Pilates & the Equestrian: A Unique Combination

Pilates & the Equestrian: A Unique Combination

julie driver bio picEquestrian sports are unique. With a horse and rider, you have two species with their own individual asymmetries and biomechanics combining together in partnership.

In order to get the best from this partnership communication between horse and rider needs to be clear, quiet, calm and precise.

This communication begins with the riders seat, their legs and their hands and body weight. Some riders would say minds too, but for the purpose of this article we are focusing on the physical aspect of this relationship.

When a partnership is perfectly in sync, riding appears smooth and effortless. The rider appears almost weightless in the saddle and the horse gait is fluid and unhindered by the rider. This synchronicity takes years of practice and a depth of horsemanship skills.

With Pilates we can begin this journey of developing our riders and helping them to find this deep and rewarding relationship with their horse.

Importance of good riding skill and fitness.

It is now widely acknowledged that riding and rider fitness have a direct impact on equine function. The asymmetries and compensatory patterns of the rider affect the horse performance and over time can lead to veterinary/equine osteopathy intervention.

Pilates increases the capabilities of the rider and can improve the performance of both partners as well as the partnership itself, potentially reducing the need for Equine medical call outs.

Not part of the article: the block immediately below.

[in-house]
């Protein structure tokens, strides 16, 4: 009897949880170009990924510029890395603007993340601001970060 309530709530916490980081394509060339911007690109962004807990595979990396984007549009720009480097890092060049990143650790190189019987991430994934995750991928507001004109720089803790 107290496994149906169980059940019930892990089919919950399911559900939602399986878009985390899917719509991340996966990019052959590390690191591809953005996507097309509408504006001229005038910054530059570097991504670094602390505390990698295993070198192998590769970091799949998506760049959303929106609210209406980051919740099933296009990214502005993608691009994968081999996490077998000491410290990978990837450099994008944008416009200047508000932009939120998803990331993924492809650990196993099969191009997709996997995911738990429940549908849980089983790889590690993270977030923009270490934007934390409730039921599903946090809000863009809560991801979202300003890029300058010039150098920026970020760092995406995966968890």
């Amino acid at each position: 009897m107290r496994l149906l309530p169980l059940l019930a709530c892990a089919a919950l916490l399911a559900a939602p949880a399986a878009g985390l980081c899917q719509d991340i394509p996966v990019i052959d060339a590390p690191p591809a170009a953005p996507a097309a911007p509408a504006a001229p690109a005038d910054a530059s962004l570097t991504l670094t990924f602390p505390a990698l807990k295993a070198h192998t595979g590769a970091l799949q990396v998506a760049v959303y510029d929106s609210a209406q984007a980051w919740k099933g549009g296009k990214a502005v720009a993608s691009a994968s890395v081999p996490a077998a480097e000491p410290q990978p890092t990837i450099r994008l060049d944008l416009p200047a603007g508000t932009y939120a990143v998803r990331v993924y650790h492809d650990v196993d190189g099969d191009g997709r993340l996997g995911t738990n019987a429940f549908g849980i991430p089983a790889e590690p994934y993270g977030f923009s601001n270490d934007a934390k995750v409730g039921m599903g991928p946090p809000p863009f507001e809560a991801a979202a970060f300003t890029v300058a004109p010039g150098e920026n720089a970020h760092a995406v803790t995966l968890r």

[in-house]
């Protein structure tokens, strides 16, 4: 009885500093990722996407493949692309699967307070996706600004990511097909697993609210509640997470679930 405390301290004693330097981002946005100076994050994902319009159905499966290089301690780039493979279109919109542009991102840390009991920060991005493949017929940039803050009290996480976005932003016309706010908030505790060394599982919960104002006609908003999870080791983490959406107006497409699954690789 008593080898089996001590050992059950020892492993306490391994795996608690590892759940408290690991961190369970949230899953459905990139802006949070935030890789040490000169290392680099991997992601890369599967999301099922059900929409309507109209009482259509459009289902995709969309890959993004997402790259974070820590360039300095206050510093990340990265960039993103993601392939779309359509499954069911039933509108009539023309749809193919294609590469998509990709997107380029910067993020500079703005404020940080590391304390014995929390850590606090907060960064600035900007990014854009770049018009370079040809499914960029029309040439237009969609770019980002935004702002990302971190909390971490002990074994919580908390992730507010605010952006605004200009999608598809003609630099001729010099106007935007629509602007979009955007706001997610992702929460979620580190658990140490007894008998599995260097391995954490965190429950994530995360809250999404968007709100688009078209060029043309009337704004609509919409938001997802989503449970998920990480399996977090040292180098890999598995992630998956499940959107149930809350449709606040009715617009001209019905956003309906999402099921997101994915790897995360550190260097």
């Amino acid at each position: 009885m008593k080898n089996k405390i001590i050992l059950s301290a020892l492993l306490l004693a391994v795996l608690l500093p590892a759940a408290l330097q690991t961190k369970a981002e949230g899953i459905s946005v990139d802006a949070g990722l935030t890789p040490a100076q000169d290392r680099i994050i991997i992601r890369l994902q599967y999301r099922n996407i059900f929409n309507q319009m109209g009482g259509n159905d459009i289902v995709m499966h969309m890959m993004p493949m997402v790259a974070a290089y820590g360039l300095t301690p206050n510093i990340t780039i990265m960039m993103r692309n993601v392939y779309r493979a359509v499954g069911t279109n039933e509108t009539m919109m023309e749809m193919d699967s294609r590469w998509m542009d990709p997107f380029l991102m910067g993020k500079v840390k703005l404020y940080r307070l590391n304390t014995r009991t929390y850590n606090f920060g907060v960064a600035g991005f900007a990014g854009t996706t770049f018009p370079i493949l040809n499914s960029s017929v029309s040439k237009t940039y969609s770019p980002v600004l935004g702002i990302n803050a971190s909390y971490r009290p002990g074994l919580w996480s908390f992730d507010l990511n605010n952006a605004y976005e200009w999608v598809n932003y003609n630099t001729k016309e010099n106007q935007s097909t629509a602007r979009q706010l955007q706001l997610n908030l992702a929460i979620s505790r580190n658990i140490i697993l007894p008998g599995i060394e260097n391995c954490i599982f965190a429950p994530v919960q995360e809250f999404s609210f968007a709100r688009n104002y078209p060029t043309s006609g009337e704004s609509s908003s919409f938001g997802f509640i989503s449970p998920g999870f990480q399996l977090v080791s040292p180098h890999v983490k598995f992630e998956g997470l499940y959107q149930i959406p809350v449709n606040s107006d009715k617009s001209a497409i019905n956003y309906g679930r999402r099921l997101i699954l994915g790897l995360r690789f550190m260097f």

The simplest way to think of a riders influence on a horse is to consider the impact of carrying the rider. How does the distribution of their bodyweight affect the horse? Have you ever carried a backpack with uneven straps or uneven weight in it?

Unbalanced distribution of rider bodyweight in the saddle is not only uncomfortable for the horse, it can make the use of leg and rein aids harder to execute correctly and lead to confusion.  The horse cannot determine what is an aid being applied or simply incorrect balance and shifting of bodyweight. This promotes frustration for both partners. The rider thinks the horse is being disobedient when the horse is actually doing what the rider has unconsciously asked it to do.

No matter what the level of rider the areas we need to focus on are many and varied. To discuss this further, please enjoy this video:


The importance of neutral and the rider seat

The rider seat in the saddle is the foundation of good riding, as this is where the majority of the communication with your horse comes from. Being “secure’ in the saddle means the rider is balanced and able to use their leg and rein aids independently of each other.

In the saddle, as in all sitting, when in a neutral position, you’re balanced on your “sitting bones.” These are effectively the base of your pelvis. Therefore, t

he rider needs the following:

  • The pelvis to be able to move freely around the head of the femur (thigh bone), while the thigh itself is still
  • To be able to move the head of the femur in the socket while your pelvis is still
  • To be able to keep everything stable when required. ,
  • To allow your thigh and pelvis to move at the same time.